The Korean Peninsula Energy Development Organization (KEDO) is an organization founded on March 15, 1995 by the United States, South Korea, and Japan to implement the 1994 U.S.-North Korea Agreed Framework that froze North Korea's indigenous nuclear power plant development centered at the Yongbyon Nuclear Scientific Research Center, that was suspected of being a step in a nuclear weapons program. KEDO's principal activity is to construct a light water reactor nuclear power plant in North Korea to replace North Korea's Magnox type reactors. The original target year for completion was 2003.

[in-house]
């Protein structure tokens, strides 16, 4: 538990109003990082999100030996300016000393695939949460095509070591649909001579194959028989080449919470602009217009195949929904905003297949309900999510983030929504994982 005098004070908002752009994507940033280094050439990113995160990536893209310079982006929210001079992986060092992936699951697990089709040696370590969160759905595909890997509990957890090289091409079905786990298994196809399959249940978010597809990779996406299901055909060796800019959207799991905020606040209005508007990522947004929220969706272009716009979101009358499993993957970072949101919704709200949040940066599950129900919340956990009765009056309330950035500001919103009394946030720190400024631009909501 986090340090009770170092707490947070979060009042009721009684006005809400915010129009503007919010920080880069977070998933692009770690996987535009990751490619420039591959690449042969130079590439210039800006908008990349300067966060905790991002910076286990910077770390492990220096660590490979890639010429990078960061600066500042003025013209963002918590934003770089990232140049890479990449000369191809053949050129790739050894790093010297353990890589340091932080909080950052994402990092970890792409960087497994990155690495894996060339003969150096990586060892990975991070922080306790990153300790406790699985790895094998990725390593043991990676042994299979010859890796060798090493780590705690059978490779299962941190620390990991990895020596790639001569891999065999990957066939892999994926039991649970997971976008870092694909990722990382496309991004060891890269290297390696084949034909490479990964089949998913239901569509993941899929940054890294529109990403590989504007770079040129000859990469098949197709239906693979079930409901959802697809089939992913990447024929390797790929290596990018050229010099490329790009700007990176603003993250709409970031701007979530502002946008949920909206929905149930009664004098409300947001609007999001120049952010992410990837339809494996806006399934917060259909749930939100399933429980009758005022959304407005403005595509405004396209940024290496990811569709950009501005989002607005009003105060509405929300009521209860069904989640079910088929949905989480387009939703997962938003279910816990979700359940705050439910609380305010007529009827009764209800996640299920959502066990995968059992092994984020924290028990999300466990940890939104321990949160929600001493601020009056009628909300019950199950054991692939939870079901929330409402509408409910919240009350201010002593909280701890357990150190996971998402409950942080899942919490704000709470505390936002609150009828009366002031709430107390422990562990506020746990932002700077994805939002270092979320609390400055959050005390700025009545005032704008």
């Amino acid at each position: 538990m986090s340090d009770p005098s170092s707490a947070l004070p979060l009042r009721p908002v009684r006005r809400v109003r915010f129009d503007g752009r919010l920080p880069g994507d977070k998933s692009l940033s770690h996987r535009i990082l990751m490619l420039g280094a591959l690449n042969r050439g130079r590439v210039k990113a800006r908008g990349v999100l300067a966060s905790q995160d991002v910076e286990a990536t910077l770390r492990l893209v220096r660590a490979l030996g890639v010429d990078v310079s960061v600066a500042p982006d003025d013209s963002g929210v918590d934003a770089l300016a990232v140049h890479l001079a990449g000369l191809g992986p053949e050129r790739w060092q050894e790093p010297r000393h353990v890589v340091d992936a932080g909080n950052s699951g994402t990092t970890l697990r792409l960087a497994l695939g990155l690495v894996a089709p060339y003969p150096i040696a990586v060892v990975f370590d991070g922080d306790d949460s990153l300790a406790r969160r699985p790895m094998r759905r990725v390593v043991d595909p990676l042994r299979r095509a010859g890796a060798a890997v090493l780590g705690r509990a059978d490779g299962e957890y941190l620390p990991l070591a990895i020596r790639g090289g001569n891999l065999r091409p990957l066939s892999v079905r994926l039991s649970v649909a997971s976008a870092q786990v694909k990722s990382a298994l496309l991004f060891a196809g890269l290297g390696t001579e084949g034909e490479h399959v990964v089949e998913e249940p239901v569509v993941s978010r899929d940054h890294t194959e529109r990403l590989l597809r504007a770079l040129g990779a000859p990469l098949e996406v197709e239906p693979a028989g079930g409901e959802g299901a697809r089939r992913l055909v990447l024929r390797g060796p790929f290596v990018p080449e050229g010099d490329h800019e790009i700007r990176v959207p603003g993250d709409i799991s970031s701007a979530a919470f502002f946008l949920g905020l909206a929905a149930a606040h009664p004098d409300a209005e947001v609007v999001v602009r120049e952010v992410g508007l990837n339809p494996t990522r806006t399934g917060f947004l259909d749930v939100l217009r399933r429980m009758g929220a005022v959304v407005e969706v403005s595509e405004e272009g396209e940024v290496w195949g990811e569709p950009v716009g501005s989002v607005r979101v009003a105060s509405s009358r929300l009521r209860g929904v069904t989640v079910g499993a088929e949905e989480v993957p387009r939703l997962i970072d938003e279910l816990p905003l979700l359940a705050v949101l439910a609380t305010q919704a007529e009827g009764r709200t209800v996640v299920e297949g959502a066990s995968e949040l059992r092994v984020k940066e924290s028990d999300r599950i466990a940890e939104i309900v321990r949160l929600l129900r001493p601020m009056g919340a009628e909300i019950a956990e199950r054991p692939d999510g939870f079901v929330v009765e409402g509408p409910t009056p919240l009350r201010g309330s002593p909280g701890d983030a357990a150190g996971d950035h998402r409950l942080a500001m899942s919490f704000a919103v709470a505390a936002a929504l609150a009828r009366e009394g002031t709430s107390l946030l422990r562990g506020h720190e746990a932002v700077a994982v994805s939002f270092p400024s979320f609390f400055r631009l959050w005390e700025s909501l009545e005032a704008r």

Since then, other members have joined:
- 1995: Australia, Canada, New Zealand
- 1996: Argentina, Chile, Indonesia
- 1997: European Union, Poland
- 1999: Czech Republic
- 2000: Uzbekistan
KEDO discussions took place at the level of a U.S. Assistant Secretary of State, South Korea's deputy foreign minister, and the head of the Asian bureau of Japan's Foreign Ministry.
The KEDO Secretariat was located in New York.
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